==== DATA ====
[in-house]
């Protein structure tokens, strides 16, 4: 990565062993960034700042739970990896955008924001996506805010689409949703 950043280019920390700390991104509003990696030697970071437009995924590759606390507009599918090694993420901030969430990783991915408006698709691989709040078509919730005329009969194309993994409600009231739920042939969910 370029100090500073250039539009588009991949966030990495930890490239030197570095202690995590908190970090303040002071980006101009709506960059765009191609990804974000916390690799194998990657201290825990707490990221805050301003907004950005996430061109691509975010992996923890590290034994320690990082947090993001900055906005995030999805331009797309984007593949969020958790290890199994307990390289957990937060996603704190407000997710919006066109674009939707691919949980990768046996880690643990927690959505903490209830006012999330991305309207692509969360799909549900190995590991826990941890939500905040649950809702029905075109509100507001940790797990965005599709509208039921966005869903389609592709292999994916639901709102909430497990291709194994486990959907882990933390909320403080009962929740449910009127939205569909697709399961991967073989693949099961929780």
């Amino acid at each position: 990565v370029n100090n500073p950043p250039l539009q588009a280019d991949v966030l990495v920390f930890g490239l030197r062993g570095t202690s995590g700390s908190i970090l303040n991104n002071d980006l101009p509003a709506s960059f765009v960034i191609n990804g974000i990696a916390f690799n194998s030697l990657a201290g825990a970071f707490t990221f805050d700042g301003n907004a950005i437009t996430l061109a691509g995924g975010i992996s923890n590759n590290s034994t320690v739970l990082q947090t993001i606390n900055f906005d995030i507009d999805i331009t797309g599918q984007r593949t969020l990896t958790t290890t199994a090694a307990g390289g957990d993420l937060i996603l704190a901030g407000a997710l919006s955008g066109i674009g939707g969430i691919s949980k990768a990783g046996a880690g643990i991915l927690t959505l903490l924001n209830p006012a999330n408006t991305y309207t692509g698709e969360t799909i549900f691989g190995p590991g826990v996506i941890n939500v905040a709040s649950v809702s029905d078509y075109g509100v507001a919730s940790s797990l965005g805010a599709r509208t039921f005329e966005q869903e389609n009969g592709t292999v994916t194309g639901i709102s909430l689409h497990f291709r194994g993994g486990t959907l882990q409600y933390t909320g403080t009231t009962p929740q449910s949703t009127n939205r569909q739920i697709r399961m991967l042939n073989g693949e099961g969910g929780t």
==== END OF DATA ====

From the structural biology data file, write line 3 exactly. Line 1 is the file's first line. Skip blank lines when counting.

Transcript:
């Amino acid at each position: 990565v370029n100090n500073p950043p250039l539009q588009a280019d991949v966030l990495v920390f930890g490239l030197r062993g570095t202690s995590g700390s908190i970090l303040n991104n002071d980006l101009p509003a709506s960059f765009v960034i191609n990804g974000i990696a916390f690799n194998s030697l990657a201290g825990a970071f707490t990221f805050d700042g301003n907004a950005i437009t996430l061109a691509g995924g975010i992996s923890n590759n590290s034994t320690v739970l990082q947090t993001i606390n900055f906005d995030i507009d999805i331009t797309g599918q984007r593949t969020l990896t958790t290890t199994a090694a307990g390289g957990d993420l937060i996603l704190a901030g407000a997710l919006s955008g066109i674009g939707g969430i691919s949980k990768a990783g046996a880690g643990i991915l927690t959505l903490l924001n209830p006012a999330n408006t991305y309207t692509g698709e969360t799909i549900f691989g190995p590991g826990v996506i941890n939500v905040a709040s649950v809702s029905d078509y075109g509100v507001a919730s940790s797990l965005g805010a599709r509208t039921f005329e966005q869903e389609n009969g592709t292999v994916t194309g639901i709102s909430l689409h497990f291709r194994g993994g486990t959907l882990q409600y933390t909320g403080t009231t009962p929740q449910s949703t009127n939205r569909q739920i697709r399961m991967l042939n073989g693949e099961g969910g929780t």